We have all been part of teams that just seemed to work and more often than not, those that never quite seemed to be on the same page.
A team can be defined as “a small number of people with complementary skills who are committed to a common purpose, performance goals and approach for which they hold themselves mutually accountable.” – Katzenbach and Smith (1993)
Great team leaders understand the different stages of team development and adapt their leadership styles to those stages.
There have been many team development models written over the years but one of the most well known is that of Tuckman and Jension (1977) which highlighted the following stages of team development:
1 – Forming
Where a team is in its infancy and there is a high level of dependency on the leader, at this stage team-members are establishing ground rules and are as of yet uncertain about how to act and what their goal is. Characterised by anxiety and uncertainty as the group forms and becomes familiar with each other and team purpose and scope.
Leaders need to ensure that team goals and roles are clearly defined within this stage, they need to work closely with the team to establish the working relationships within the team.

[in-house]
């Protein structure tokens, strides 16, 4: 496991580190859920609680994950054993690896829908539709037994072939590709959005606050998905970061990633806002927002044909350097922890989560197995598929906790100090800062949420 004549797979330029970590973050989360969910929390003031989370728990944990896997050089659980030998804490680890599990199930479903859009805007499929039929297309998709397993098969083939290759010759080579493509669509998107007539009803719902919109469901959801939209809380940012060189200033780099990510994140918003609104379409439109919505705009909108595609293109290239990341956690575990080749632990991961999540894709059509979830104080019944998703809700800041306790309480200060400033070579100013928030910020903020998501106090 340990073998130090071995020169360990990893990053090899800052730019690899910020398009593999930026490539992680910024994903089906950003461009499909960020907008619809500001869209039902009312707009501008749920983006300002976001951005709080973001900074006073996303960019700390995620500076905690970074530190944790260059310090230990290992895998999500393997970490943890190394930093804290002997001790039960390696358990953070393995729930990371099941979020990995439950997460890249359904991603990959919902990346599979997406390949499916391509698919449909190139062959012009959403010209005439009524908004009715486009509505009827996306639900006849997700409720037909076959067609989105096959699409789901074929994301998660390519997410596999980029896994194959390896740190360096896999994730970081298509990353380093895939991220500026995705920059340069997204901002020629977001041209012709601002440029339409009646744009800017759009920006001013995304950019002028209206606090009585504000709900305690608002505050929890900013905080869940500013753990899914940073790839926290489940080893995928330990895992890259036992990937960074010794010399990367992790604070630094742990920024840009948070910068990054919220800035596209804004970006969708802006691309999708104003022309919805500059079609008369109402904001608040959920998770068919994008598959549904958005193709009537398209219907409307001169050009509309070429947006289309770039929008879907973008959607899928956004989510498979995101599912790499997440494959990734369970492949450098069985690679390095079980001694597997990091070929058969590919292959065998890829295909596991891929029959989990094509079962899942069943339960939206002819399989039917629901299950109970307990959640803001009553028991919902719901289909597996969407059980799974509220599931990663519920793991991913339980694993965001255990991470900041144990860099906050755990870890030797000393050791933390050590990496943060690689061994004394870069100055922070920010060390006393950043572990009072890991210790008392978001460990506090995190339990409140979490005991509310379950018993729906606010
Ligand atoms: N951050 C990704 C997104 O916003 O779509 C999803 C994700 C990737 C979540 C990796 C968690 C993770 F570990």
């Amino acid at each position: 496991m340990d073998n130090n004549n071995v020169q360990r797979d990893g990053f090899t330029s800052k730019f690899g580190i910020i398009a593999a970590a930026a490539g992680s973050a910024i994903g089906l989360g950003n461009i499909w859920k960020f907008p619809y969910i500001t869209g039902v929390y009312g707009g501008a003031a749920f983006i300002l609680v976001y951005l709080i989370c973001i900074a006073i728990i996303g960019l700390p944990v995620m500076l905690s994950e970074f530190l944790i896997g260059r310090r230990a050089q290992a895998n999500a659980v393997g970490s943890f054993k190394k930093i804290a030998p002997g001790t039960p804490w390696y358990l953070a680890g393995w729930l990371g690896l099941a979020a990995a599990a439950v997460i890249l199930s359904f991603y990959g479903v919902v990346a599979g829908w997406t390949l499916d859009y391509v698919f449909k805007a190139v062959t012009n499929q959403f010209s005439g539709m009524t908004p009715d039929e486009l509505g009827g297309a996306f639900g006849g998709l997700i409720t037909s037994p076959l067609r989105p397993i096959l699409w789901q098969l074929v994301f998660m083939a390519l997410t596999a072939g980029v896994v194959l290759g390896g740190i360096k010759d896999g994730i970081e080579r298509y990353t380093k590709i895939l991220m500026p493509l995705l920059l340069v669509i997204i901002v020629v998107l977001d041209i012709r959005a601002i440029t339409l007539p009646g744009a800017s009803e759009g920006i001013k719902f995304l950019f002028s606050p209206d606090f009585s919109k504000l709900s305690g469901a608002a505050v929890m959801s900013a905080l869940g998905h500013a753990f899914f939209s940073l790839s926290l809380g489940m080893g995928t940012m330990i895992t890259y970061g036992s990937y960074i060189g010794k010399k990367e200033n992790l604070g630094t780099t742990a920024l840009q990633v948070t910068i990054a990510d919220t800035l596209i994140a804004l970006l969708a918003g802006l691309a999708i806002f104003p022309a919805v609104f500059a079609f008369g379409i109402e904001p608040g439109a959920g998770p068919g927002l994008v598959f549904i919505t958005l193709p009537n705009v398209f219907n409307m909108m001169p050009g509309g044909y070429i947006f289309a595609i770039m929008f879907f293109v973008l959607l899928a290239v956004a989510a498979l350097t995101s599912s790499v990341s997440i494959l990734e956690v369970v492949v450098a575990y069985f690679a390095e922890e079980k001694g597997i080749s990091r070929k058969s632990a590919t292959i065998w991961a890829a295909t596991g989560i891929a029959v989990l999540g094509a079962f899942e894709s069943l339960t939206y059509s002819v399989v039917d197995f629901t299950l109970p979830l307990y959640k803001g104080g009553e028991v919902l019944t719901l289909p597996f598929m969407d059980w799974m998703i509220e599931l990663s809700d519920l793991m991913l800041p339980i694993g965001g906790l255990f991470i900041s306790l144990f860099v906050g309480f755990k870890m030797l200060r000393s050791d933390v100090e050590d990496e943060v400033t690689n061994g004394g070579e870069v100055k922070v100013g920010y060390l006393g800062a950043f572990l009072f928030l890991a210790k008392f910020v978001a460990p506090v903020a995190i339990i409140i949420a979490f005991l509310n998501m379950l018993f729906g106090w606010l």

2 – Storming
Now that the group has an understanding of the team purpose and has an awareness of each other there is a need for clarity and refinement of roles and responsibilities. Often this stage will lead to conflict as more dominant members of the team aim to take control.
Leaders need to be aware there will be a high level of requests for clarity on a number of subjects, it is key that these are met by leadership to allow the team to progress from this stage.
They need to be aware of the dominant members of the team and work to ensure they are not drowning out other members. At this stage there is still a high level of involvement from the team leader. However many teams may never progress from this stage so it is important that the power be devolved in some areas so as to encourage transition to the next stage.